The bats caught in webs also tended to be small, with small microbats (often subadult) being the most common. Larger bats are likely to break through a web when they hit it, which would prevent them from being captured by web-building spiders. The heaviest bat reported captured in this study was an adult that probably weighed 11g, while another specimen could have weighed somewhat more.
The question of whether bats are actively preyed upon by spiders is also raised in this study. In some cases a bat may run into a spider web and become entangled and die of dehydration, exhaustion, or exposure without any active attempts at predation by the spider that made the web. In some of the cases cited here the full predation sequence was observed (attack, kill, feeding) whereas in other cases only the feeding end of the sequence was involved, and in some of the web spider instances only entanglement was observed. Oddly, this includes all the Nephila clavipes records, which may mean that even smaller Nephila kill bats entirely incidentally, and gain nothing by capturing such large animals in their webs. Larger Nephila species were observed to actively kill and eat bats.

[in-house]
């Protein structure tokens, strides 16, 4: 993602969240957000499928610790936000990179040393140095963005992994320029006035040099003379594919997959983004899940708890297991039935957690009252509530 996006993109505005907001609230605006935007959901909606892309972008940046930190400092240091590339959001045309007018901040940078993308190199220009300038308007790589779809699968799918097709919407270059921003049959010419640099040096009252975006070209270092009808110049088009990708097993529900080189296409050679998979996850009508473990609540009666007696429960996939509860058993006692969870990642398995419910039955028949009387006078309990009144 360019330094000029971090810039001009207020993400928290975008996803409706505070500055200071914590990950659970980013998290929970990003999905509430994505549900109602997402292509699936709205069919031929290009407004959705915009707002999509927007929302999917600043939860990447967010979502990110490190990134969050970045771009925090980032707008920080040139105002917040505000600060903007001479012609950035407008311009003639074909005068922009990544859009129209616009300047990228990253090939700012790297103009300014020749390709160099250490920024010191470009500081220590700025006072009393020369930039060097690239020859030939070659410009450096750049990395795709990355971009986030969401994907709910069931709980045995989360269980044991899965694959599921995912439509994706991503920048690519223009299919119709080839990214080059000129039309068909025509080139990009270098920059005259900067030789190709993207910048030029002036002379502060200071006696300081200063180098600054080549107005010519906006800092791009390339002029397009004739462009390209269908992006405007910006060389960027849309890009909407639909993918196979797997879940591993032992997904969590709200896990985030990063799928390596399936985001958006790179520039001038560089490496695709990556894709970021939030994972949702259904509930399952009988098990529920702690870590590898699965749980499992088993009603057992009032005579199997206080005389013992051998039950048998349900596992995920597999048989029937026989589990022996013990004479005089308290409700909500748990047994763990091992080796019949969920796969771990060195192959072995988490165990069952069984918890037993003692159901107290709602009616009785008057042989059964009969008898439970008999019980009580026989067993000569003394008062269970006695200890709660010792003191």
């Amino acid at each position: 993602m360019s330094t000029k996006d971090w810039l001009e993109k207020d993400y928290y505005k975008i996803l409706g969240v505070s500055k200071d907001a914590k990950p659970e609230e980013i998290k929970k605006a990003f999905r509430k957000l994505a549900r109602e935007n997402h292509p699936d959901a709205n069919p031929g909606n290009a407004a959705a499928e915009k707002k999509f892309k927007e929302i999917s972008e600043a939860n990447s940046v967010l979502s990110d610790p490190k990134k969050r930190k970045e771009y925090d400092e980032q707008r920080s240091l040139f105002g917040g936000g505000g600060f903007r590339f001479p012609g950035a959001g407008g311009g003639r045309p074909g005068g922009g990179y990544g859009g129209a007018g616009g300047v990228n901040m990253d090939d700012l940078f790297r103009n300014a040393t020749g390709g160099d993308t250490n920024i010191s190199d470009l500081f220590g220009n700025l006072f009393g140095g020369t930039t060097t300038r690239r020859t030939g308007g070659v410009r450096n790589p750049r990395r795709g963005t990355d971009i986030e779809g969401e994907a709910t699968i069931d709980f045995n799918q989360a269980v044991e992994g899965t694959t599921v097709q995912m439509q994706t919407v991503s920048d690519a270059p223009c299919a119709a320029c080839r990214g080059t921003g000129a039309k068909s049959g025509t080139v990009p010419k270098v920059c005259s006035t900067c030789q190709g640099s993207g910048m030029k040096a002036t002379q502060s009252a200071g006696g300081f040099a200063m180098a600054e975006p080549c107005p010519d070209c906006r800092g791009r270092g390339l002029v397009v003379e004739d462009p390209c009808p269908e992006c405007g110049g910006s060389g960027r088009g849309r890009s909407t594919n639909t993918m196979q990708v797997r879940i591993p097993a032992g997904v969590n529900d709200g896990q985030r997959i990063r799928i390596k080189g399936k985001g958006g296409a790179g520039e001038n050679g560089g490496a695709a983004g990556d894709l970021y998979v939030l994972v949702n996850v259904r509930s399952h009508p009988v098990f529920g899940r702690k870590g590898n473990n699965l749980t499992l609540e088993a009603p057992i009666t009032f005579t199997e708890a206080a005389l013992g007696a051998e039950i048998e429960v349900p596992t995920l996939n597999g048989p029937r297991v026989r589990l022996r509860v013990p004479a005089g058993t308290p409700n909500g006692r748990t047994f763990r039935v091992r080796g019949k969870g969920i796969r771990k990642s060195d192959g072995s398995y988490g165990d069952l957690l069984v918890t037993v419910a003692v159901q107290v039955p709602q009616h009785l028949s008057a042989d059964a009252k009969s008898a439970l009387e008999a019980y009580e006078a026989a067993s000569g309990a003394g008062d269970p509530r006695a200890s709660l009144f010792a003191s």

Overall, this study concludes that bat predation by spiders is probably infrequent. A bat must fail at multiple steps to be killed by a spider. First, it must fail to avoid the web, and bats appear to be pretty good at avoiding webs. Second, the bat must become entangled in the web, when a large majority of bat-web impacts probably result in a destroyed web and a bat with some spider silk stuck to it. Third, the bat must fail to escape from the web. Since bats can struggle against the web and potentially break free this may result in some number of very brief bat captures. Obviously, active predation by the spider can prevent the successful escape of the bat, as the bat can be envenomated and crippled beyond its ability to break free even before it dies.